After much confusion, a senior member of the Revenue Commissioners has confirmed it will not seek to prosecute Airbnb hosts over unpaid income tax after the Revenue was inundated with ‘panicked phone calls’ from hosts.
Over the past week, Airbnb hosts have been left confused and fearful of being hit by an income tax bill after Revenue claimed that hosts who rent out their rooms to holidaymakers would have to pay tax on any income earned.
This was despite arguments by Airbnb, with assistance from the accountancy firm Ernst & Young (EY), that its hosts would be eligible to avail of the rent-a-room relief scheme, which allows people to earn €12,000 per year tax-free by renting out a room in their home.
Now, according to the Irish Independent, Revenue are engaging in something of a climbdown, with Revenue’s assistant secretary in its planning division, Declan Rigney, saying that it will not be seeking to prosecute hosts because it doesn’t believe it will uncover evidence of large-scale tax evasion.
However, he did say that Revenue would be seeking to recover tax arrears and unpaid interest from Airbnb hosts who had failed to pay tax, but it doesn’t plan to pursue any prosecutions.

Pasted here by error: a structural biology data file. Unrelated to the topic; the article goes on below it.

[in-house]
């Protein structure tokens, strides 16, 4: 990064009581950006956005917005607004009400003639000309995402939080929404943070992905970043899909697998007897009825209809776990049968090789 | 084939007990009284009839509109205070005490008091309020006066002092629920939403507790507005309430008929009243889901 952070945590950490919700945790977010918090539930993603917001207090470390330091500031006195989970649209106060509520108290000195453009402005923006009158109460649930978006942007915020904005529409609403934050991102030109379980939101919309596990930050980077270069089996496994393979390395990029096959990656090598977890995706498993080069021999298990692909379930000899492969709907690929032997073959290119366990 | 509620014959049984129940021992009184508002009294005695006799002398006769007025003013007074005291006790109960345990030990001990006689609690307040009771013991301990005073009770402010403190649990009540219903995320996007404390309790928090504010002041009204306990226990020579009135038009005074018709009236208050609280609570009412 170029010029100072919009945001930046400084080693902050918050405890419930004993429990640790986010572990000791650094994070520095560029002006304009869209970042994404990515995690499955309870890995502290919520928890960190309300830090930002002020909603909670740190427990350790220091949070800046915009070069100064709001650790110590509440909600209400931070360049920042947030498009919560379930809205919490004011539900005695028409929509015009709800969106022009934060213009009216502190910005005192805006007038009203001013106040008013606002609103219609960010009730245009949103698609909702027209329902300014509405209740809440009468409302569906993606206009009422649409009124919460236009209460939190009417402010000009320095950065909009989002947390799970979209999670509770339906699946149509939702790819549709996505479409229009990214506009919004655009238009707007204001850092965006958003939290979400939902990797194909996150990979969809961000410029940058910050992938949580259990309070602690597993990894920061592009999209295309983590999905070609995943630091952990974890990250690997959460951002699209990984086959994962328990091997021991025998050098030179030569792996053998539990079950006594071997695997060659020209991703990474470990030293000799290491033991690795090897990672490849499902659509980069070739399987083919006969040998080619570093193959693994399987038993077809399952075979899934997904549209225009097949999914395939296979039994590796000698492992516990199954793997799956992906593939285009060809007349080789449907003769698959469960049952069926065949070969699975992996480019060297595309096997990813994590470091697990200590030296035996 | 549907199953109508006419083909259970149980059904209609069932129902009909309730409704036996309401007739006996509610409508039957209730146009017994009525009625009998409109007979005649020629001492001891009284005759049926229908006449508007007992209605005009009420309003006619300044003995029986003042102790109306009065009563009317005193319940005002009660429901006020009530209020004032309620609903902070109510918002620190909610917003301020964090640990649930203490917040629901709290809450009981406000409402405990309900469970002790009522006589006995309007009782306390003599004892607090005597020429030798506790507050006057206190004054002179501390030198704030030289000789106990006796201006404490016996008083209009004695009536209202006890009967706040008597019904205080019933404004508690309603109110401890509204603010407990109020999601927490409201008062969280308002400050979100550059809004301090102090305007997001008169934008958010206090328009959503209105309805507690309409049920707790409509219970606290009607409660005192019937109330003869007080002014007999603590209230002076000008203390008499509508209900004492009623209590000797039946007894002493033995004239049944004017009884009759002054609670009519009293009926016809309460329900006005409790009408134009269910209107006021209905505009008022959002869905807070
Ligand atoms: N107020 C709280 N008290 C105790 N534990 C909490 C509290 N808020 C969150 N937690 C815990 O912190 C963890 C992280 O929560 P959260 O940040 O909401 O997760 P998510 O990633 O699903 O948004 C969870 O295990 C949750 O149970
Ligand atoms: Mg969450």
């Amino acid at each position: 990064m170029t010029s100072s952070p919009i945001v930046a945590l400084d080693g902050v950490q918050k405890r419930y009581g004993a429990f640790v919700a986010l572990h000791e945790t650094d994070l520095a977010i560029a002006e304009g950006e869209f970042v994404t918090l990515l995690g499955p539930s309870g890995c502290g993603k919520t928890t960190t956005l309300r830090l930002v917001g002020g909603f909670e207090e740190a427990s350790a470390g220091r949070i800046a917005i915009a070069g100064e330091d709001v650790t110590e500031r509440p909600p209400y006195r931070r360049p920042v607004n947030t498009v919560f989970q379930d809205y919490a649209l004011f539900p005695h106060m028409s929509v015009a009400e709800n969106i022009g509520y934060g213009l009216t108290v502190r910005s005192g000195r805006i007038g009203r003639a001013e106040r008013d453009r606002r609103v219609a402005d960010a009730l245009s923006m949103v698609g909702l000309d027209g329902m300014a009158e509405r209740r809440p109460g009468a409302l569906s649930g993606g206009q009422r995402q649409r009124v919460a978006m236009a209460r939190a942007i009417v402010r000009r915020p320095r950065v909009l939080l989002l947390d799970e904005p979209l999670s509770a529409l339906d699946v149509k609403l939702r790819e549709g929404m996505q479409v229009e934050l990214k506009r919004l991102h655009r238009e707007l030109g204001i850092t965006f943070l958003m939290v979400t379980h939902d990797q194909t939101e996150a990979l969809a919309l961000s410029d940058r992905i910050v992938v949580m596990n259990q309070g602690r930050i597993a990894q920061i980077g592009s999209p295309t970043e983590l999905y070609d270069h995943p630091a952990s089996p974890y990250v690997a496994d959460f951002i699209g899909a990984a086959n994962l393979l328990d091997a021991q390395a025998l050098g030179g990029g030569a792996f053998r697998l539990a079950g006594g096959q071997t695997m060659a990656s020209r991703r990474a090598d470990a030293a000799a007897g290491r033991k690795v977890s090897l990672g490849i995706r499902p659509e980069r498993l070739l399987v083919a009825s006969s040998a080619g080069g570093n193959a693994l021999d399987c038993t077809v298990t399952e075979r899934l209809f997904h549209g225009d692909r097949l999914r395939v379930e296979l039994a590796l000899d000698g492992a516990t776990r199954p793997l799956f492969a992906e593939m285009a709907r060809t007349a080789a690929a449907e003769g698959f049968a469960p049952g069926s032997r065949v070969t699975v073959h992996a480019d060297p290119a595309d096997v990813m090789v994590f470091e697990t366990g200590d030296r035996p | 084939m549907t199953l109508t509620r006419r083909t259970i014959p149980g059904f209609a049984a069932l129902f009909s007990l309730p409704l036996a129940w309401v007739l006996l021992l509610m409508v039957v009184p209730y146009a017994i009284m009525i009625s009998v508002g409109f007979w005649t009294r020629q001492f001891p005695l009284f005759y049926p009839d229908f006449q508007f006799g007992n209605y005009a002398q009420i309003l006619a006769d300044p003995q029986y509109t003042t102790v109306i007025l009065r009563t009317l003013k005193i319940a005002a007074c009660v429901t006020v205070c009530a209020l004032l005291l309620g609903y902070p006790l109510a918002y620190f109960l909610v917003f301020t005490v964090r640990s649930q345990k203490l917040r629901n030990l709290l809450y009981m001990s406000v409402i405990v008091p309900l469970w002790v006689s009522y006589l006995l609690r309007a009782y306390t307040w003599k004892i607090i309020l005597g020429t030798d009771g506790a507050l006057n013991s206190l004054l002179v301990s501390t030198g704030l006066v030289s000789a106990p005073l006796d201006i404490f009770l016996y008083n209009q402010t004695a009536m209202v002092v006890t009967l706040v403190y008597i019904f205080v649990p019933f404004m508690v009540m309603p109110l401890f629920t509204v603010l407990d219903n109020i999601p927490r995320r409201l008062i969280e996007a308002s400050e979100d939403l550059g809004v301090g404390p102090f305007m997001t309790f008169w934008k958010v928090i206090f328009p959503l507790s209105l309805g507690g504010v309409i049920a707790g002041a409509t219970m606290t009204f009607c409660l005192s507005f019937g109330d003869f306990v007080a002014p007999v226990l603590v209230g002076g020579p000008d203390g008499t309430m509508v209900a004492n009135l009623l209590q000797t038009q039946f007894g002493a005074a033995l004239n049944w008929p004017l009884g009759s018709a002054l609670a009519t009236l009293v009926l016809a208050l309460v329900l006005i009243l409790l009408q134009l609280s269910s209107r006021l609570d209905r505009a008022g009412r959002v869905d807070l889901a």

Aside from frantic phone calls made to Revenue’s helpline number, Airbnb hosts have held meetings within Airbnb’s offices to discuss what their strategy would be should they be hit by a hefty income tax bill.
Confusion reigns, not just with Airbnb hosts
Commenting on EY and Airbnb’s statement that the vagueness of the law meant that Airbnb hosts fell under the rent-a-room scheme, Rigney said that he still believed Revenue’s interpretation of the law was accurate.
“We have had a consistent position all the time. We are still satisfied that is the correct interpretation,” he said.
If someone is challenged to pay income tax for their Airbnb hosting, Rigney said that, if they so wish, they may make an appeal, which if unsuccessful could be defended once again in court.
He added that Revenue had an expectation that those renting rooms in their homes would educate themselves about their tax liabilities.
Meanwhile, TaxAssist Accountants’ marketing director, Alison McGinley, said that it has been inundated with calls, not just from Airbnb hosts but also others who are also renting out rooms independently.
“It is not just Airbnb hosts though. We are also getting calls from people renting out a room in their home to students,” McGinley said.
“The announcement has caused panic and confusion as people are worried they are going to face massive tax bills.”
Rented room image via Shutterstock
Updated 11am, 14 August 2015: This article was updated to reflect the fact that, while Airbnb will not be seeking to prosecute hosts, it will be seeking to recover unpaid tax and interest.